The journey through our history's past makes a wondrous backdrop for the love story between these two wounded souls. A wonderful ending to a great trilogy.
Sunday, April 30, 2006
I had never read Anne Stuart but my friend Luisa swears by her and since Luisa has never let me down I decided to bite the bullet and pick up something by Stuart. I also had the great pleasure of corresponding with this New England Author and discovered that we share a few hobbies outside the literary circle. Seems Stuart has a daughter into Anime, she enjoys j-rock (Japanese rock) and is also a quilter. All things we share in common. It's not everyday you encounter someone with all those quirks that also loves romance novels. So before opening one of her books, I was already a fan.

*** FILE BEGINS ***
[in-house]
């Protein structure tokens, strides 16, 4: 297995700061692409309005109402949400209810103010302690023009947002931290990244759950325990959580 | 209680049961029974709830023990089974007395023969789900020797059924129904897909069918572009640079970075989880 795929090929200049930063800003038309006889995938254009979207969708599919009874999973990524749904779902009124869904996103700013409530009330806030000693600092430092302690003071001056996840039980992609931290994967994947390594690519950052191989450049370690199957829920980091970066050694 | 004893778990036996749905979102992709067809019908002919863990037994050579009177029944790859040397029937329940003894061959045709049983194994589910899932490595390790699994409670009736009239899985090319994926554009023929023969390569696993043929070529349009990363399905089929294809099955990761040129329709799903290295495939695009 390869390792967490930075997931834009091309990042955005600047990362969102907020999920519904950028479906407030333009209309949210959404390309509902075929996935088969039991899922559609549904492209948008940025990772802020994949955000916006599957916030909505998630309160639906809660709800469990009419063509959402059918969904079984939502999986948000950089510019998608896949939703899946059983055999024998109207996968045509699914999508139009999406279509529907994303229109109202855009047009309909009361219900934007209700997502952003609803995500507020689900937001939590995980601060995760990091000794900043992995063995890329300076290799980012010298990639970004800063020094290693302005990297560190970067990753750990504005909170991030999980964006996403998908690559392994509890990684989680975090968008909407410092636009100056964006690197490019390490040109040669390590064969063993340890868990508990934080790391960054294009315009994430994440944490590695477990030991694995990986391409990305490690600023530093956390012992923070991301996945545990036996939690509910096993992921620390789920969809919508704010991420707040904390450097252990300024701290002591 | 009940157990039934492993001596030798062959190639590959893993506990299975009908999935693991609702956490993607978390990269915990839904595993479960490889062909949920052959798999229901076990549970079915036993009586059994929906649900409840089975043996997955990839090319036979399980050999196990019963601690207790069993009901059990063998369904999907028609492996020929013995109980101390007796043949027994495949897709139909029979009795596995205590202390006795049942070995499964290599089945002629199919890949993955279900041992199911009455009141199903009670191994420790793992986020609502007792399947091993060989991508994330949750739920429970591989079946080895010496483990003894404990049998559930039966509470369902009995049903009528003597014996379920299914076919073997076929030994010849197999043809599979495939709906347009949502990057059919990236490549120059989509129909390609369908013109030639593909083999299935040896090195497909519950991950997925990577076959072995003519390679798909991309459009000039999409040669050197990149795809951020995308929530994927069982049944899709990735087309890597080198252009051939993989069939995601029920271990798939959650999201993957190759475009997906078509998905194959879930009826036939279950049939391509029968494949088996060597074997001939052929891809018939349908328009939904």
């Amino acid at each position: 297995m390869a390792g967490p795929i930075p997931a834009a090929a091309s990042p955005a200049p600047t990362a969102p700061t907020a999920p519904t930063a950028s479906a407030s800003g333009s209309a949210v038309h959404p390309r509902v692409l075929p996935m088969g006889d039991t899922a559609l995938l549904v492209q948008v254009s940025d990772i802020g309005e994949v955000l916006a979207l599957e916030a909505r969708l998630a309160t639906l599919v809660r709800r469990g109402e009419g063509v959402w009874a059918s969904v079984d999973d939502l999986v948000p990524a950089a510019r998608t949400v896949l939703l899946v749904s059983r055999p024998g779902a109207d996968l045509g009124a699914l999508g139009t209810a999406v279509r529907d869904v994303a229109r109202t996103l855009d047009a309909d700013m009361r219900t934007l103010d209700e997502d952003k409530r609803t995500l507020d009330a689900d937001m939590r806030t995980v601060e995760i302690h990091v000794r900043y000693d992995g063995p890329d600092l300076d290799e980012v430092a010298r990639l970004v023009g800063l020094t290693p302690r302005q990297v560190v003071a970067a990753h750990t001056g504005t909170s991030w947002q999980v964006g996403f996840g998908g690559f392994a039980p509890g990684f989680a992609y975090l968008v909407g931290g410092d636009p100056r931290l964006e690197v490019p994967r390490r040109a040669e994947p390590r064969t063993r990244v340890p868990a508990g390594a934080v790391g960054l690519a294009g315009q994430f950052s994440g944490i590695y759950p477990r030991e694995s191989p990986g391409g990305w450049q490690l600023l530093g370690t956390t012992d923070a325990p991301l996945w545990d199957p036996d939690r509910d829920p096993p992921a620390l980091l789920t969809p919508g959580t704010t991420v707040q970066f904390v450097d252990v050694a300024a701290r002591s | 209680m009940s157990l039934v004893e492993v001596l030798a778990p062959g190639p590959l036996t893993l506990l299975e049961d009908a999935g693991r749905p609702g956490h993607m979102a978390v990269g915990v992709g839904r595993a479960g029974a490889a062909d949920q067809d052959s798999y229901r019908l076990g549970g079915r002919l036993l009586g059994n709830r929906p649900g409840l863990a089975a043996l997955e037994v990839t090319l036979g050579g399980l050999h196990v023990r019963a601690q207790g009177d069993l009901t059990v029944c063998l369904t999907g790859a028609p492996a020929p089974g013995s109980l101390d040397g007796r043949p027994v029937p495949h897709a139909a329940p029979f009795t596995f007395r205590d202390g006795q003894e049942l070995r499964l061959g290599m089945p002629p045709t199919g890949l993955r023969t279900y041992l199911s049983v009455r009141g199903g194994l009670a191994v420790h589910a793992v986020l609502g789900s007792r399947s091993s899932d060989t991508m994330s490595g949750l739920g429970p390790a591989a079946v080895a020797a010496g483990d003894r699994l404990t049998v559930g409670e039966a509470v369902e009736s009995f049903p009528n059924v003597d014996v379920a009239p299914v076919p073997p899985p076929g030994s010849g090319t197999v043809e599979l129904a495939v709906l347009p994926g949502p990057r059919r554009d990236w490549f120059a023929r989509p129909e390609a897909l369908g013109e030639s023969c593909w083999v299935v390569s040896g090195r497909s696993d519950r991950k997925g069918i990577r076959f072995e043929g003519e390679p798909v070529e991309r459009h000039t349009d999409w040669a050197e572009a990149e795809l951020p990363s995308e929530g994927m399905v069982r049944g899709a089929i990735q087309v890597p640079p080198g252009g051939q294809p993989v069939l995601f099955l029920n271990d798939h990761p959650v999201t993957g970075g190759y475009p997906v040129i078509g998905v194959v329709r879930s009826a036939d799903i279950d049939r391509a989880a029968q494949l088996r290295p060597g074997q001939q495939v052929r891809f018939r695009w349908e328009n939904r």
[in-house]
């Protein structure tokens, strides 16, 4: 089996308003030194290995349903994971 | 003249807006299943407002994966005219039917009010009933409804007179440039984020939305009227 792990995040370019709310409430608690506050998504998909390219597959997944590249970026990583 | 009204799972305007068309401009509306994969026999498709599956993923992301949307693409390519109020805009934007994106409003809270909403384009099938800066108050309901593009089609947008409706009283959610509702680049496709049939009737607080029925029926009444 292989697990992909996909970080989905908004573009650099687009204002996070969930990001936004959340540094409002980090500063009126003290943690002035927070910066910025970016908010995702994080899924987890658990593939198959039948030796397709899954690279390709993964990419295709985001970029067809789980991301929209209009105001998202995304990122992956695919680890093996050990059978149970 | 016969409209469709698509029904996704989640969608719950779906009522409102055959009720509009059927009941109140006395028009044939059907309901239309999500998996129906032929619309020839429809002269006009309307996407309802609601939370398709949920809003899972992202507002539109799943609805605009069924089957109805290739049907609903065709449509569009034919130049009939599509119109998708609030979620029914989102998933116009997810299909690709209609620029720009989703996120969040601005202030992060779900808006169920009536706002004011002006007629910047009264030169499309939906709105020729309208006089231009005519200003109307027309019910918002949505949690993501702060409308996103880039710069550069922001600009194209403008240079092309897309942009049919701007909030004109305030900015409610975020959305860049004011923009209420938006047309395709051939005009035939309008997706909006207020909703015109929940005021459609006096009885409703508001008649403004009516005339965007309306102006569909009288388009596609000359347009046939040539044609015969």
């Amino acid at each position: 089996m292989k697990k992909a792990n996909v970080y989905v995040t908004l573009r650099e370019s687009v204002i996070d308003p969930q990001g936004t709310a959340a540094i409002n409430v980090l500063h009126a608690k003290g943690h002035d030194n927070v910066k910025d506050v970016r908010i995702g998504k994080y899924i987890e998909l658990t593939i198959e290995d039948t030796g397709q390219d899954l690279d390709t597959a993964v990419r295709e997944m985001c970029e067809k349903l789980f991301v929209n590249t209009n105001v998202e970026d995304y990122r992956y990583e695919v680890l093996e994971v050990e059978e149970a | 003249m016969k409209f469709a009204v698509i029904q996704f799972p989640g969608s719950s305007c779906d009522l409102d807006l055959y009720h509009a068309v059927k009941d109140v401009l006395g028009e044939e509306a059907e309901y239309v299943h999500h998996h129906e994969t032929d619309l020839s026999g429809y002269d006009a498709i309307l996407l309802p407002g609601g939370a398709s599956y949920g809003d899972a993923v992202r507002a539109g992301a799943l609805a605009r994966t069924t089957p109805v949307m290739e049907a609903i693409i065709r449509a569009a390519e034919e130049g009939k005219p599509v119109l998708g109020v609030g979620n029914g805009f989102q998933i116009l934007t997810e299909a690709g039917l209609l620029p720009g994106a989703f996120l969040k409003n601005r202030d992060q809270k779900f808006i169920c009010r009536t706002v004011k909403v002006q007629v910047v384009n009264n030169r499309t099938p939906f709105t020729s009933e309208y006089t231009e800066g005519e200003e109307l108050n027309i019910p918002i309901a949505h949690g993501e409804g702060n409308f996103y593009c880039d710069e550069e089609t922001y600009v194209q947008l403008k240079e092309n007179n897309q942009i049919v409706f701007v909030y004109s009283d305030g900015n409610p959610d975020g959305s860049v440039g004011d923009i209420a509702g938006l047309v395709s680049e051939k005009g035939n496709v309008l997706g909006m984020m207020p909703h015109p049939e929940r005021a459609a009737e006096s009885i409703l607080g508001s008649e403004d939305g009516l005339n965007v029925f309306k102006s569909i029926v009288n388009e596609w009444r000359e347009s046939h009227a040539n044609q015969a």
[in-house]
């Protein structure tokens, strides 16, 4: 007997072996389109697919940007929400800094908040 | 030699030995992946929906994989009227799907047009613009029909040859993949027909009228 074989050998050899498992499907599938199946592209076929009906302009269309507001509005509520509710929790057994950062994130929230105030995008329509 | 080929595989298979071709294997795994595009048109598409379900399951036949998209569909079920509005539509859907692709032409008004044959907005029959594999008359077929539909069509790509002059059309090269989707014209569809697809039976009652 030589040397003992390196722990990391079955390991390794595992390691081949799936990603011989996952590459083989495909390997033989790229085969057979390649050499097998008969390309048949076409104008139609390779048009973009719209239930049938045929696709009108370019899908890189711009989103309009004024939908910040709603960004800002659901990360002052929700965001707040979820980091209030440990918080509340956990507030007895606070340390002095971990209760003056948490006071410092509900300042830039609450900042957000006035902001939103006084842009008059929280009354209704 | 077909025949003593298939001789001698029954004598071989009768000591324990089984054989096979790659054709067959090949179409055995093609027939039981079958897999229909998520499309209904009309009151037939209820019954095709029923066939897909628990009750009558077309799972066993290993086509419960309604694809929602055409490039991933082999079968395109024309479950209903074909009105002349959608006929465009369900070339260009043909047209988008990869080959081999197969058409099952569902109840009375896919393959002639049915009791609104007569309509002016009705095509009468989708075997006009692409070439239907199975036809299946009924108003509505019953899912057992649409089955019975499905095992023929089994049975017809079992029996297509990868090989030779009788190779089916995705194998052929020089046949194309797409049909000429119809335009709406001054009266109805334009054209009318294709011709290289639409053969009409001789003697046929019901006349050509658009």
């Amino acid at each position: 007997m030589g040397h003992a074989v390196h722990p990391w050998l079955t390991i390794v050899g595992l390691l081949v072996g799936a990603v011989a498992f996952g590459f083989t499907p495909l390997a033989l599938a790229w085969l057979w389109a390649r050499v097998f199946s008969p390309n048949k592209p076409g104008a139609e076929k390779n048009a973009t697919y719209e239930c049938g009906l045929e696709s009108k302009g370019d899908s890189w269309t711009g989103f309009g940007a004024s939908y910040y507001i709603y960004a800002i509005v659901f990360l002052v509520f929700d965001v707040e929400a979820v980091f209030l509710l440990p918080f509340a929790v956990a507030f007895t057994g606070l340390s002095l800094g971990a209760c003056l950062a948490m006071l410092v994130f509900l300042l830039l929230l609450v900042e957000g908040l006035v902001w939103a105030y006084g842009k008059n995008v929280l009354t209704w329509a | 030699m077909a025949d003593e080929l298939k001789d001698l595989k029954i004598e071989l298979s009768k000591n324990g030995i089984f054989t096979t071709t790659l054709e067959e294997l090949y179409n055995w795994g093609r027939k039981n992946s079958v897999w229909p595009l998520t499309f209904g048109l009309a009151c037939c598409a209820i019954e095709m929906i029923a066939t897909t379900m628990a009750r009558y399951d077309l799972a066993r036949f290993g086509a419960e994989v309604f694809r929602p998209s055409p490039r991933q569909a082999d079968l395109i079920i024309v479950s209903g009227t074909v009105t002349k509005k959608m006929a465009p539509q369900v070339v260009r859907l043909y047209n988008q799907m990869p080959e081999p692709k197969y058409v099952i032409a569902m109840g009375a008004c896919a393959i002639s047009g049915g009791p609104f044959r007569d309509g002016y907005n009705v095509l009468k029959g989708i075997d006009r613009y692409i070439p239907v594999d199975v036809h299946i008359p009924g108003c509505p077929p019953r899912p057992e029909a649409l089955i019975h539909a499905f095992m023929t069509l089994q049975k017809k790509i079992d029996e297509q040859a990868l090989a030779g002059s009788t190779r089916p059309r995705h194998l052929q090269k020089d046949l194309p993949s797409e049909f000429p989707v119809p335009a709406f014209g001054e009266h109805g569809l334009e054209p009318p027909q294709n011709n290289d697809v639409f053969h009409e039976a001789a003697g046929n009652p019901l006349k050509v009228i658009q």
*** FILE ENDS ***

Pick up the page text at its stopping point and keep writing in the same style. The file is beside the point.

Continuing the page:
This book is one of her latest historicals. She doesn't write many of these and so I decided I'd go with something I was more comfortable with (historical romances). Historicals don't tend to be overwrought with a lot of subplots that might draw you away from the actual romance so they tend to be safe.
Christian Montcalm in line to inherit a viscountcy but it's a title without funds, so he is determined to marry an heiress. He has selected the daughter if shipping giant George Chipple. His daughter, Hetty, is vivacious, young and quiet beautiful. The only problem is that Mr. Chipple has asked Annelise Kempton to be her chaperone during this season, and Christian's reputation as a scoundrel and a rake has already preceded him.